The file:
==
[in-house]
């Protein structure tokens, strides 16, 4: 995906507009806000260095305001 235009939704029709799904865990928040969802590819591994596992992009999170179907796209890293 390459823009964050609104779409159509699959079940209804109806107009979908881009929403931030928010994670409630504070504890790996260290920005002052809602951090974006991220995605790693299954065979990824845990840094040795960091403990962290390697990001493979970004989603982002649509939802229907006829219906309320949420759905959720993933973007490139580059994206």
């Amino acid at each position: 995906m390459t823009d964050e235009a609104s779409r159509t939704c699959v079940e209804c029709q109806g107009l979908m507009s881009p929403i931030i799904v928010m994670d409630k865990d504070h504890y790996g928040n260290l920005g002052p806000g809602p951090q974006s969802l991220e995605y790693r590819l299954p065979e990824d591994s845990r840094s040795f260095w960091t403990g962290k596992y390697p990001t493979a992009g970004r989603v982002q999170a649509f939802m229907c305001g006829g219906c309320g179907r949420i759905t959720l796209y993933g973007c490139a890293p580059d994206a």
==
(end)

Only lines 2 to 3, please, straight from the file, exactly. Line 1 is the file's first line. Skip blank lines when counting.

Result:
């Protein structure tokens, strides 16, 4: 995906507009806000260095305001 235009939704029709799904865990928040969802590819591994596992992009999170179907796209890293 390459823009964050609104779409159509699959079940209804109806107009979908881009929403931030928010994670409630504070504890790996260290920005002052809602951090974006991220995605790693299954065979990824845990840094040795960091403990962290390697990001493979970004989603982002649509939802229907006829219906309320949420759905959720993933973007490139580059994206």
């Amino acid at each position: 995906m390459t823009d964050e235009a609104s779409r159509t939704c699959v079940e209804c029709q109806g107009l979908m507009s881009p929403i931030i799904v928010m994670d409630k865990d504070h504890y790996g928040n260290l920005g002052p806000g809602p951090q974006s969802l991220e995605y790693r590819l299954p065979e990824d591994s845990r840094s040795f260095w960091t403990g962290k596992y390697p990001t493979a992009g970004r989603v982002q999170a649509f939802m229907c305001g006829g219906c309320g179907r949420i759905t959720l796209y993933g973007c490139a890293p580059d994206a």